Parliament has by majority decision of 106 to 92 approved the public elections (registration of voters) (amendment) regulations, 2020 (C. I. 126.)
The instrument is in accordance with the powers of the Commission under article 51 with respect to the compilation of a credible and accepted voter register for the conduct of public elections and referenda in the country.
The C.I. was laid before Parliament on Tuesday 31st March 2020 in accordance with Article 11(7) of the 1992 Constitution, pursuant to Order 77 and 16 of the Standing Orders of Parliament.
The C.I. effectively matured by the close of yesterday and paved for the way for the EC to compile the new register with the Ghana card and the Ghanaian passport as the only sources of primary documents for identification.
The Committee on subsidiary legislation, which worked on the instrument in its report to the House failed to arrive at a consensus as to whether or not exclusion of a driver’s license and the existing voter identification card from CI 126 is constitutional.
Presenting the report to the House Chairman of the Committee, Dr. Dominic Ayine noted that the right to register and vote is premised on citizenship underneath Article 42 of the Constitution.
The constitutional mandate of the Commission, he observed, to make regulations under Article 51 for the registration of voters is equally premised on the realisation of the right to vote by citizens.
He argued that citizenship is the fulcrum around which the registration of voters must revolve.
“Some members therefore inquired why proof of citizenship should be limited to only two documents namely, the Ghana Card issued by the National Identification Authority and the Passport issued by the Passport Office.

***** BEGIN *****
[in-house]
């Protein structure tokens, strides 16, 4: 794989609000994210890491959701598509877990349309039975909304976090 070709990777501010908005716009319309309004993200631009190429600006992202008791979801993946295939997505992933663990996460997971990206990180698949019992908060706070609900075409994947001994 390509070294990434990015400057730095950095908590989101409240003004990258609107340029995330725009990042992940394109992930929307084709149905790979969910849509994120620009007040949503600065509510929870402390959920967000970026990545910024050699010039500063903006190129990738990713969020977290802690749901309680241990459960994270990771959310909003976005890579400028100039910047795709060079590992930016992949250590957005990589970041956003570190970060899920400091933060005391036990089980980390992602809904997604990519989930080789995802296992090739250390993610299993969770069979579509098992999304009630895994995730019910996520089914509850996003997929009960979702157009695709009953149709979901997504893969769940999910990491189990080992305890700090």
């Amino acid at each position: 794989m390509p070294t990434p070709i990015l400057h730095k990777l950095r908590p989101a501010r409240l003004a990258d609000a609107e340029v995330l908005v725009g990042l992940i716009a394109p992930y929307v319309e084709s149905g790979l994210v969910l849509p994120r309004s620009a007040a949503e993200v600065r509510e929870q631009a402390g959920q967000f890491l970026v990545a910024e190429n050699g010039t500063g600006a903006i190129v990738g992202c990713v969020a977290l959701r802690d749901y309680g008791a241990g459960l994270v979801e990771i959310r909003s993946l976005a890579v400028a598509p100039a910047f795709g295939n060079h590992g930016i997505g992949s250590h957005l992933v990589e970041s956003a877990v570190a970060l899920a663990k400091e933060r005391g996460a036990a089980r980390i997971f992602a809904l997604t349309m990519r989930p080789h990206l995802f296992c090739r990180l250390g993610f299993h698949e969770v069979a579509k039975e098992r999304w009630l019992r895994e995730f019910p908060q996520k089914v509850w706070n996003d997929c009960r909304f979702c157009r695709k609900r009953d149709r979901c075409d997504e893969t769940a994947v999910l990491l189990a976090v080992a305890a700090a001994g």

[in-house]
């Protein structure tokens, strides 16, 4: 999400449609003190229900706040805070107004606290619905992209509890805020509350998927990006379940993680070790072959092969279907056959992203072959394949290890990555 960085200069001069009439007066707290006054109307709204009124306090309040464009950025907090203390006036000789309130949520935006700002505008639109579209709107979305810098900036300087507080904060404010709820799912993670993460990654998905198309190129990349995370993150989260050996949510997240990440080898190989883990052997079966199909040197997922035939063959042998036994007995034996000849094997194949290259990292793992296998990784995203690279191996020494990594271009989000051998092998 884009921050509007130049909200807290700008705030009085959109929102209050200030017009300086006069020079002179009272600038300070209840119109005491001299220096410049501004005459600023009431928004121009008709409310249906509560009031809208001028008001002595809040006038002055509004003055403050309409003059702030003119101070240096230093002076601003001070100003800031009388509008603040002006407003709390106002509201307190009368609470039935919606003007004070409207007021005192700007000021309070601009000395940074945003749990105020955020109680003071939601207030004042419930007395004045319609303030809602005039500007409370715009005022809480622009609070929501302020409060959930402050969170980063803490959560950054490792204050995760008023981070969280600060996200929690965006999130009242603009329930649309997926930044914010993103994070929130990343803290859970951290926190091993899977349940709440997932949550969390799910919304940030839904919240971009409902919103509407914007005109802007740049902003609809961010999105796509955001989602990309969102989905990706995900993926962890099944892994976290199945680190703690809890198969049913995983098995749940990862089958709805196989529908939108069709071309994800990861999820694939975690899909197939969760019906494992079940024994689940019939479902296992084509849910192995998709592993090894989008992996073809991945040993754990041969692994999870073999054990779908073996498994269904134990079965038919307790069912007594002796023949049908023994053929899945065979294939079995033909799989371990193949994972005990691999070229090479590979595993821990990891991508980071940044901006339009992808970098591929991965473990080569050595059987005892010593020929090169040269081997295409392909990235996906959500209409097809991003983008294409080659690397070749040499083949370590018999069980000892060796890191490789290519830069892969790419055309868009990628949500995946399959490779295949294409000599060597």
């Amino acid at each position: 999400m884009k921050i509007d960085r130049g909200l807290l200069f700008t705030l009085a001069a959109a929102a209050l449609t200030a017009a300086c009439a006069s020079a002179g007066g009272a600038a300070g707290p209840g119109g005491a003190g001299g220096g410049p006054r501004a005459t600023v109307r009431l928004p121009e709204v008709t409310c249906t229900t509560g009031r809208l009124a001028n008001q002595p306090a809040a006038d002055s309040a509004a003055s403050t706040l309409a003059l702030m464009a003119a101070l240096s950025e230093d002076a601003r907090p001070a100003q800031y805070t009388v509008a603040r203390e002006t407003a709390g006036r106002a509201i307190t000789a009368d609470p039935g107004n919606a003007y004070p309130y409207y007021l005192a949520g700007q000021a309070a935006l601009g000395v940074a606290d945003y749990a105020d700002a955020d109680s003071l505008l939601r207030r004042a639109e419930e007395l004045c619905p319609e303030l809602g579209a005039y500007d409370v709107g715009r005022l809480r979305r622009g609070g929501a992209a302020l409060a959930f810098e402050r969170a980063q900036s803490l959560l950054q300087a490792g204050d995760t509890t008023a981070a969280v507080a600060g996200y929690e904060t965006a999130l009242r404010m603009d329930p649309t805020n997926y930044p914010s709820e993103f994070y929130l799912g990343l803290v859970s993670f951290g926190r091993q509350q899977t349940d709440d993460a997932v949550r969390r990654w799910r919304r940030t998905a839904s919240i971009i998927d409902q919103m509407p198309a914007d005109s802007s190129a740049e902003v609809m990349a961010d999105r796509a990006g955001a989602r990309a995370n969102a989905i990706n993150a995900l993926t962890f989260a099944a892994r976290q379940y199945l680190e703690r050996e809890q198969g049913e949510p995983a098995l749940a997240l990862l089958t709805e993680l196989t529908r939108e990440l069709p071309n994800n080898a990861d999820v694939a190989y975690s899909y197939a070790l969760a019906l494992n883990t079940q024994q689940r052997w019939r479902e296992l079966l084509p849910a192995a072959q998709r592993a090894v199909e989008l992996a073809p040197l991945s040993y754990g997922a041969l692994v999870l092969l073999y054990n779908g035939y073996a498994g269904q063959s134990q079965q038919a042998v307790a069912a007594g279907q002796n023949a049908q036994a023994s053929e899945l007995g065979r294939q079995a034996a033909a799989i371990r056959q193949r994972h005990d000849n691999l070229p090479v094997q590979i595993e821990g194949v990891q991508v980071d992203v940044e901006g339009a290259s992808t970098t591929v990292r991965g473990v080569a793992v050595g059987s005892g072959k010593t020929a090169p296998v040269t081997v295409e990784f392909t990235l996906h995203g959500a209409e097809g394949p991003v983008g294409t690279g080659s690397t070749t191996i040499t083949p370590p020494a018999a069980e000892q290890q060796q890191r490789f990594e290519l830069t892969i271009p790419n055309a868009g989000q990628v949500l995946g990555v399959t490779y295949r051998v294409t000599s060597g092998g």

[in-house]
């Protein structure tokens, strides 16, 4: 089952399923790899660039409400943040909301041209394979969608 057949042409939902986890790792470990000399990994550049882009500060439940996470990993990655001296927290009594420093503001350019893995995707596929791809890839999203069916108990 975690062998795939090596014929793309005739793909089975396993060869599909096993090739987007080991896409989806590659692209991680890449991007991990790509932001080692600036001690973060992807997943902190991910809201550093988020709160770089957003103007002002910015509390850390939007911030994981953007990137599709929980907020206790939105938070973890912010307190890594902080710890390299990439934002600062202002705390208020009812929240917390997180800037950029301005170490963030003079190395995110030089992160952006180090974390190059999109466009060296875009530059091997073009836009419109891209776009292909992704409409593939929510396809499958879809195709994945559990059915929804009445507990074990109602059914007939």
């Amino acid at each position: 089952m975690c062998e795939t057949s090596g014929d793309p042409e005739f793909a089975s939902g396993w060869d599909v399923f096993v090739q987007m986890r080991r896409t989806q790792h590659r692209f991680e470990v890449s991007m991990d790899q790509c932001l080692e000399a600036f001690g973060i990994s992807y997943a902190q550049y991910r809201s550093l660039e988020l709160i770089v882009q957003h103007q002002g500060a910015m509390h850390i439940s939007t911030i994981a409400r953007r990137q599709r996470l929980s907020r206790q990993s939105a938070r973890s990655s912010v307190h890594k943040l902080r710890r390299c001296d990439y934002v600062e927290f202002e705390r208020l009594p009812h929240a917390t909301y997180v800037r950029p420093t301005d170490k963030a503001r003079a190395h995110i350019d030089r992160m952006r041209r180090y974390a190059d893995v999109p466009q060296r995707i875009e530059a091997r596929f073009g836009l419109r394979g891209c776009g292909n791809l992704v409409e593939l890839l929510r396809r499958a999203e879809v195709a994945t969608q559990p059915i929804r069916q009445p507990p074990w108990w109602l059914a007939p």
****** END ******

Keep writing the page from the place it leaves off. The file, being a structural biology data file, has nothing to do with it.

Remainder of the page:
“The EC contended that though the birth certificate issued by the Births and Death Registry is accepted for purposes of obtaining the Ghana Card under section 3 of the National Identity Register (Amendment) Act, 2017 (Act 950), the Commission does not include the birth certificate in the proposed Regulations as proof of citizenship.
Debate on report was heated as both sides of the House held firmly to their already espoused stance since the C.I. was first presented to the House.
Member for Bawku Central, Mahama Ayariga, in his contribution argued that the basic responsibility of the EC is to identify potential voters, establish their citizenship, their ages and whether they are of sound mind.
The birth certificate, he said, is the only document that establishes the nationality and age of a potential voter hence it was surprising that the Commission has chosen to reject it as a primary document for registering.
Member of Parliament for Akuapem South Constituency, Mr O. B. Amoah, pointed out that the EC needs to comply with the Supreme Court directives in the Abu Ramadan case.
According to him, to comply with the directive, it was imperative the EC amended C.I 91 with C.I.126.
This, Mr O. B. Amoah pointed out, will now provide the EC the opportunity to compile a new register with source documents that are trusted.
He argued that the use of the national health Insurance Card was unconstitutional and unjust and effectively contaminated the electoral register hence the need for a new registration